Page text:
Sgt. Kenny Holden is a man on a mission.
Maybe it's because he had to have his own roof repaired and knows how the expense mounts when repairs are delayed. Or maybe it's because he believes the Augusta-Richmond County Municipal Building can withstand bombs but not chronic leaks.
Mostly, he worries because as the chief security officer for the county's Superior Courts, Sgt. Holden is responsible for the health and safety of those who come into the municipal building's courtrooms.
"It's my responsibility ...," said the sheriff's office sergeant.
This month, Sgt. Holden visited the Richmond County grand jury. A committee was formed immediately, he said.
In the law library on the top floor, an antique portrait of William Montgomery, the assistant justice of the Georgia Supreme Court from 1872-73, is propped against a wall. It has been damaged by the water leaking through the roof.
Librarian Nancy Hunter keeps a bucket handy. When it rains, there is a steady stream through the ceiling in her office.
Checking the walls and ceiling in the library, Sgt. Holden points out how the leaking has been so extensive that the tar from the roof is staining the walls. Some of the damage has been repaired, Sgt. Holden said.
"A patch here, patch there" however, won't solve the problem, he said.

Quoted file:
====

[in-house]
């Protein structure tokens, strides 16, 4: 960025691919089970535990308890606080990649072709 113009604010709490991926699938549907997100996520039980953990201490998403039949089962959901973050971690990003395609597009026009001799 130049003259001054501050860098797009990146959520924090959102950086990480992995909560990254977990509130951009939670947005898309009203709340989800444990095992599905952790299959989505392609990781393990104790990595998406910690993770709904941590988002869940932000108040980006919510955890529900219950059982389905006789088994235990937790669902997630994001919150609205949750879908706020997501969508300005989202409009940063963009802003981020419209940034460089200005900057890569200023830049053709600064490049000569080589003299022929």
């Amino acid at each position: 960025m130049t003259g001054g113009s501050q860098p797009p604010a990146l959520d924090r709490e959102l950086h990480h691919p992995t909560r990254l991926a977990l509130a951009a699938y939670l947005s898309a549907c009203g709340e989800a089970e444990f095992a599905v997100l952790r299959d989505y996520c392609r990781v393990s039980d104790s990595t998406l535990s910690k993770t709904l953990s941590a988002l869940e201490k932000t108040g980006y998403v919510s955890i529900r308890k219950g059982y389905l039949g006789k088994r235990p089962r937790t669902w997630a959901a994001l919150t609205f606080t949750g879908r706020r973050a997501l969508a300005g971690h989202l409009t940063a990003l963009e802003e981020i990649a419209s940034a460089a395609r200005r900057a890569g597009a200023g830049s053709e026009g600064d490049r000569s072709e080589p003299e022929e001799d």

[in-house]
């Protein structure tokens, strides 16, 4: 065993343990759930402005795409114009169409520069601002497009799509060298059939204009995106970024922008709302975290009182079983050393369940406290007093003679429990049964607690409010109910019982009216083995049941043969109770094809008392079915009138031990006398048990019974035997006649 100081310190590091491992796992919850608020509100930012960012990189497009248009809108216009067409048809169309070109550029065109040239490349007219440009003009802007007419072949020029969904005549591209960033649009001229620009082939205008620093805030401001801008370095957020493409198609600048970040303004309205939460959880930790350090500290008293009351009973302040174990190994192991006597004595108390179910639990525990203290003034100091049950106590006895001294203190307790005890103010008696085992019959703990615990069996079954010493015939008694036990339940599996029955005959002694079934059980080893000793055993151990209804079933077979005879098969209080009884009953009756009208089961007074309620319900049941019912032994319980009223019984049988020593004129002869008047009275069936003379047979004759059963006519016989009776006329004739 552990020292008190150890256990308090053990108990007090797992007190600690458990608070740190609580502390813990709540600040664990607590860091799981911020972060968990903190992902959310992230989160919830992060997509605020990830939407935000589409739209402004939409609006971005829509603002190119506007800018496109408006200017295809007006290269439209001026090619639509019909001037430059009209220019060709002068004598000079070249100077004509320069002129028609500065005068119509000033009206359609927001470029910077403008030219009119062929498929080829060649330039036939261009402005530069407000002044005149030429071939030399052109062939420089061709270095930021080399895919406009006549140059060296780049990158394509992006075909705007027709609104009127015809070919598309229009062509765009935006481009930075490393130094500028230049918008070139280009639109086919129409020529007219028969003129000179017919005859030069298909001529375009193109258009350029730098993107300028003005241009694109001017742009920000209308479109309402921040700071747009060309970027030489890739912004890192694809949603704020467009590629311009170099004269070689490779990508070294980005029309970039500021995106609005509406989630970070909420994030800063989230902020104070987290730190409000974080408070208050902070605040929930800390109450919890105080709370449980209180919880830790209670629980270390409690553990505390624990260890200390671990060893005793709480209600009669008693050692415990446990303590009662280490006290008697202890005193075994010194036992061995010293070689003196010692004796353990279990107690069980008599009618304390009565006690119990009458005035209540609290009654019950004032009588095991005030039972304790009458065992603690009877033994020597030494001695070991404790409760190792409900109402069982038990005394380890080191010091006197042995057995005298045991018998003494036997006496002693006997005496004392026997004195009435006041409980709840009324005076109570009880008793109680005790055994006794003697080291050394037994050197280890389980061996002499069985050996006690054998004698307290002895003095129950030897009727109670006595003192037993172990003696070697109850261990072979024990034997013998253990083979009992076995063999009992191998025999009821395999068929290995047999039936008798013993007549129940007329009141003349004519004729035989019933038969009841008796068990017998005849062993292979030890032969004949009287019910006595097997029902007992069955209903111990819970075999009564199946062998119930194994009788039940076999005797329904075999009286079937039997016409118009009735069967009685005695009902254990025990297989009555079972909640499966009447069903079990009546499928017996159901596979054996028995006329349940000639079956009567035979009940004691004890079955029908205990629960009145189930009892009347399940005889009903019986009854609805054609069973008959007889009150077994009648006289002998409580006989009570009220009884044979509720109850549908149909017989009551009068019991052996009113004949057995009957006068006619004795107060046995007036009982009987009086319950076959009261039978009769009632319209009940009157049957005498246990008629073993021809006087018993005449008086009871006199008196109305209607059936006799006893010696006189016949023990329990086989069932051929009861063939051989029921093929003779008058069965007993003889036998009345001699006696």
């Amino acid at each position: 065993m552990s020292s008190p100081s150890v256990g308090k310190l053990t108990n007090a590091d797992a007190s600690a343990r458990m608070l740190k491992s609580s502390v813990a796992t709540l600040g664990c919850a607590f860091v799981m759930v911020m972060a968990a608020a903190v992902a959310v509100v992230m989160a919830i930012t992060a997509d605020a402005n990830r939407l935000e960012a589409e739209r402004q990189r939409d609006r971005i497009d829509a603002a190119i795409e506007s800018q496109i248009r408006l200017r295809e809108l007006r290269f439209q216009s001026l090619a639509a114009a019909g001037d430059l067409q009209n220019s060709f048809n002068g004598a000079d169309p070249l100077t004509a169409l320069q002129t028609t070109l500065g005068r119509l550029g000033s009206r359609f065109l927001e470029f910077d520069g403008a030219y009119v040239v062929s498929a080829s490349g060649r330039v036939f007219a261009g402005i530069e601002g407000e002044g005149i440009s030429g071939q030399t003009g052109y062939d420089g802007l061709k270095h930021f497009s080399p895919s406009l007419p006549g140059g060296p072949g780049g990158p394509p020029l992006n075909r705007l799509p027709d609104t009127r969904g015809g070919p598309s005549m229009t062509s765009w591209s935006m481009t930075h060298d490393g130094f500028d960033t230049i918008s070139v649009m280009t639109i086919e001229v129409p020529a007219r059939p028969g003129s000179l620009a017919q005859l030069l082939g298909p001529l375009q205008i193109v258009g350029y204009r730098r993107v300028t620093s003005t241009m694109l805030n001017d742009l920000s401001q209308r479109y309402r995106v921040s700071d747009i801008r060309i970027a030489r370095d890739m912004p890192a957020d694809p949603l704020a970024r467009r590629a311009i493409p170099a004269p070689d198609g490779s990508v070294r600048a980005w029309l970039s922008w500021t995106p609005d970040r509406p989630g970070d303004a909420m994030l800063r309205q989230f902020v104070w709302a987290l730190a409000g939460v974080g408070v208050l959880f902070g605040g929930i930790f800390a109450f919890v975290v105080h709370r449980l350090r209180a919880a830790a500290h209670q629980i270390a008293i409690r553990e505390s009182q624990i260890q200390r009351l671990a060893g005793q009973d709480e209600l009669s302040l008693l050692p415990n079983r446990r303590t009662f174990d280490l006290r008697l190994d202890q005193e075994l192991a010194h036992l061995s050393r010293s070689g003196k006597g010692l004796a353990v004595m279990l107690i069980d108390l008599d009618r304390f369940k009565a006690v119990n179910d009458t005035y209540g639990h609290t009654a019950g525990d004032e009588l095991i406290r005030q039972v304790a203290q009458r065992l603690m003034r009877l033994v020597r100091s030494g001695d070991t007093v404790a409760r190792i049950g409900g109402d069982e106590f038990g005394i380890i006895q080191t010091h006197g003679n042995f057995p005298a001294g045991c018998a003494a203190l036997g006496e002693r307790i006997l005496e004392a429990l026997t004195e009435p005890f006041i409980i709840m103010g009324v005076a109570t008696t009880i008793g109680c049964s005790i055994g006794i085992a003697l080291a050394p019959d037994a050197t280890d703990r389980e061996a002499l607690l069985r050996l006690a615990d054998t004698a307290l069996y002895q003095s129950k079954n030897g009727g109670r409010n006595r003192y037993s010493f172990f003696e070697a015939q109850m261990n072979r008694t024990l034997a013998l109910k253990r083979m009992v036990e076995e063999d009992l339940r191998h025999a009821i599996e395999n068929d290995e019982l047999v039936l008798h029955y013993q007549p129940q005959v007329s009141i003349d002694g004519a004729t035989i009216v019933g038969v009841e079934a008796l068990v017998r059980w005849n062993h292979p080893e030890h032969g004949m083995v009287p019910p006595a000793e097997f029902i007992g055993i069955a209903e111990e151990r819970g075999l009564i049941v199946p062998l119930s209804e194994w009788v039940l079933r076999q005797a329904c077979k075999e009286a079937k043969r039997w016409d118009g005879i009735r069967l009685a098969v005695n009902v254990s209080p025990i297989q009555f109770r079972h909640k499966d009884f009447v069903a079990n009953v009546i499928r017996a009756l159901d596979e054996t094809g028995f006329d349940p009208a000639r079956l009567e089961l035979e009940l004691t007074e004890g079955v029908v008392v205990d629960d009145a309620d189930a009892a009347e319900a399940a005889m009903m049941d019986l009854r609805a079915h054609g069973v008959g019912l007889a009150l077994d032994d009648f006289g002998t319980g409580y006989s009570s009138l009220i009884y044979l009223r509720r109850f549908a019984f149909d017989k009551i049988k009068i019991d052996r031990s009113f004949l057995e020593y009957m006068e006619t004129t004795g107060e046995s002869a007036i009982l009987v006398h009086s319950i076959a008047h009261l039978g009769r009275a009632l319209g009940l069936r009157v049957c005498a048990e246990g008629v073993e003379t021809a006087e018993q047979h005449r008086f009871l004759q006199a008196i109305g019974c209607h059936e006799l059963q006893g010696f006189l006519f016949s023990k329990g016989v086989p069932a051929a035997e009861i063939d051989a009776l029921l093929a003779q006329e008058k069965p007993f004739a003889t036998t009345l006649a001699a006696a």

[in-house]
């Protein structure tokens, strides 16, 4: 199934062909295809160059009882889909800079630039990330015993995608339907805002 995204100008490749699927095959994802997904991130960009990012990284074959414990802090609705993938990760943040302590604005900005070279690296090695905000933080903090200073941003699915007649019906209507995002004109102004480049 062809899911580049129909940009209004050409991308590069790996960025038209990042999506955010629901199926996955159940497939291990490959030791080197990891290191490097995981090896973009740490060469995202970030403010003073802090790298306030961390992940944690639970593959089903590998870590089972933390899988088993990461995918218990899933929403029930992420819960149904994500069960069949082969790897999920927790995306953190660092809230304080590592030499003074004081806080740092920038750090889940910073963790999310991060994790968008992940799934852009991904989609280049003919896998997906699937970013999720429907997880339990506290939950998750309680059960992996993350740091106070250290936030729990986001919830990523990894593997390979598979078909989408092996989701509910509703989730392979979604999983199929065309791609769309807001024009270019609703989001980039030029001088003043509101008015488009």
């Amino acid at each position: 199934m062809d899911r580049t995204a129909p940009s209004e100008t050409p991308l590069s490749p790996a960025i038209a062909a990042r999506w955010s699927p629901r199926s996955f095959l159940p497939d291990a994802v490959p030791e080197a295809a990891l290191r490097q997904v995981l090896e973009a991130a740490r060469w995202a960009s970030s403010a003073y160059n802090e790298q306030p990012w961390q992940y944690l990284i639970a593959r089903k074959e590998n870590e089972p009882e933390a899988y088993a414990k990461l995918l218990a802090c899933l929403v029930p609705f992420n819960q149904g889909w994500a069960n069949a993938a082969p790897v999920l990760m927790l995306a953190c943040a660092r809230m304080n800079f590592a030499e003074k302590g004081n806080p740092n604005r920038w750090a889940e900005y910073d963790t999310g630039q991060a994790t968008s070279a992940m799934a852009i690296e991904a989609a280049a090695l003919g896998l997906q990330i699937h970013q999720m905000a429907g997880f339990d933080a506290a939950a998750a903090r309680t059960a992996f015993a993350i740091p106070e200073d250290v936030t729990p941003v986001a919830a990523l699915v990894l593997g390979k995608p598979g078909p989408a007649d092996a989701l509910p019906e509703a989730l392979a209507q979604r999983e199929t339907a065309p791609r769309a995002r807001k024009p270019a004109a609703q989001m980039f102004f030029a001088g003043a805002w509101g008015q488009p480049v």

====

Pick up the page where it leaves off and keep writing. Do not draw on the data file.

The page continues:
Not just the top floor has been affected. On the third-floor extensions, the ceilings and windows are moldy and leaking. In Chief Judge William M. Fleming Jr.'s hearing room, another antique portrait and law books dating to 1908 have been damaged.
The furniture in Judge James Blanchard's hearing room was rearranged because the court reporter got tired of being dripped on, Sgt. Holden said.
Water damage is on the third, second and even the first floors. On the second floor, a large section of the courtroom space has been roped off because of falling ceiling tiles.
About 14 years ago, the whole ceiling fell in, Sgt. Holden said .
Rick Acree, the assistant director of public works, facilities management, said the county will seek bids for a new roof after the first of the year. The roof is about 15 years old and needs to be replaced, he said. He would not estimate the cost.
After work begins, Mr. Acree said, the job could take four to 10 weeks. The building will remain open for business during the work, he said.
Reach Sandy Hodson at (706) 823-3226 or email@example.com.